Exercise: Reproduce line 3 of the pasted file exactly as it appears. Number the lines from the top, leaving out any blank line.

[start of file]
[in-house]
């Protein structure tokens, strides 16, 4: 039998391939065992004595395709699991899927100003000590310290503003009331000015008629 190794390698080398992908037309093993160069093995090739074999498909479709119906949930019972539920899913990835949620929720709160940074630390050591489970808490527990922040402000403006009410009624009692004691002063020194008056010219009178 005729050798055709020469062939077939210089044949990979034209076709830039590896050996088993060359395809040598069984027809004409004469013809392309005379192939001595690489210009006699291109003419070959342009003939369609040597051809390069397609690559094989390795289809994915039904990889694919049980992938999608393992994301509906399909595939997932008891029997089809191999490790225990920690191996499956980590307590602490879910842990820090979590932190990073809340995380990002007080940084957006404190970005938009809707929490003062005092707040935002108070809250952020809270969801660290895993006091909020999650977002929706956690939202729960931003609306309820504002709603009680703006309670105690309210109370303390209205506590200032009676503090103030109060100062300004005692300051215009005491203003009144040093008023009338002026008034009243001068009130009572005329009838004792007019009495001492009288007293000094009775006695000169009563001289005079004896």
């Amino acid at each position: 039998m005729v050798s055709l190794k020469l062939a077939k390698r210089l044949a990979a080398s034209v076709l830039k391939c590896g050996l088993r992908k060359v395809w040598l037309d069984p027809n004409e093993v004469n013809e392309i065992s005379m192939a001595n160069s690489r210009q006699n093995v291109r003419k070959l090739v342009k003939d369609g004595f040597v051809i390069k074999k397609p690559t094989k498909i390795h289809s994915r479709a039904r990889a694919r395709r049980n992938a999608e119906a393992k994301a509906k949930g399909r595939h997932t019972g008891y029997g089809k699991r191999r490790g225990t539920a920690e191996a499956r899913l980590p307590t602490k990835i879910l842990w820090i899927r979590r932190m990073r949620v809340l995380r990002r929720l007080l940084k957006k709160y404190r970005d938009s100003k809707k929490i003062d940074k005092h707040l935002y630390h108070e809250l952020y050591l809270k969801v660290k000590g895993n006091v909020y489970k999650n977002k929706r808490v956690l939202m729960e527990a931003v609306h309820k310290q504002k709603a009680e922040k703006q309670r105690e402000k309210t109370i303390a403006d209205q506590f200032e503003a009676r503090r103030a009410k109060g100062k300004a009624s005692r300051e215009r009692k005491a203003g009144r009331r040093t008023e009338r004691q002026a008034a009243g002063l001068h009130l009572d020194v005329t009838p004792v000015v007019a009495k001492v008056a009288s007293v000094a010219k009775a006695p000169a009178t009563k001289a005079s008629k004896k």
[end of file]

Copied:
């Amino acid at each position: 039998m005729v050798s055709l190794k020469l062939a077939k390698r210089l044949a990979a080398s034209v076709l830039k391939c590896g050996l088993r992908k060359v395809w040598l037309d069984p027809n004409e093993v004469n013809e392309i065992s005379m192939a001595n160069s690489r210009q006699n093995v291109r003419k070959l090739v342009k003939d369609g004595f040597v051809i390069k074999k397609p690559t094989k498909i390795h289809s994915r479709a039904r990889a694919r395709r049980n992938a999608e119906a393992k994301a509906k949930g399909r595939h997932t019972g008891y029997g089809k699991r191999r490790g225990t539920a920690e191996a499956r899913l980590p307590t602490k990835i879910l842990w820090i899927r979590r932190m990073r949620v809340l995380r990002r929720l007080l940084k957006k709160y404190r970005d938009s100003k809707k929490i003062d940074k005092h707040l935002y630390h108070e809250l952020y050591l809270k969801v660290k000590g895993n006091v909020y489970k999650n977002k929706r808490v956690l939202m729960e527990a931003v609306h309820k310290q504002k709603a009680e922040k703006q309670r105690e402000k309210t109370i303390a403006d209205q506590f200032e503003a009676r503090r103030a009410k109060g100062k300004a009624s005692r300051e215009r009692k005491a203003g009144r009331r040093t008023e009338r004691q002026a008034a009243g002063l001068h009130l009572d020194v005329t009838p004792v000015v007019a009495k001492v008056a009288s007293v000094a010219k009775a006695p000169a009178t009563k001289a005079s008629k004896k």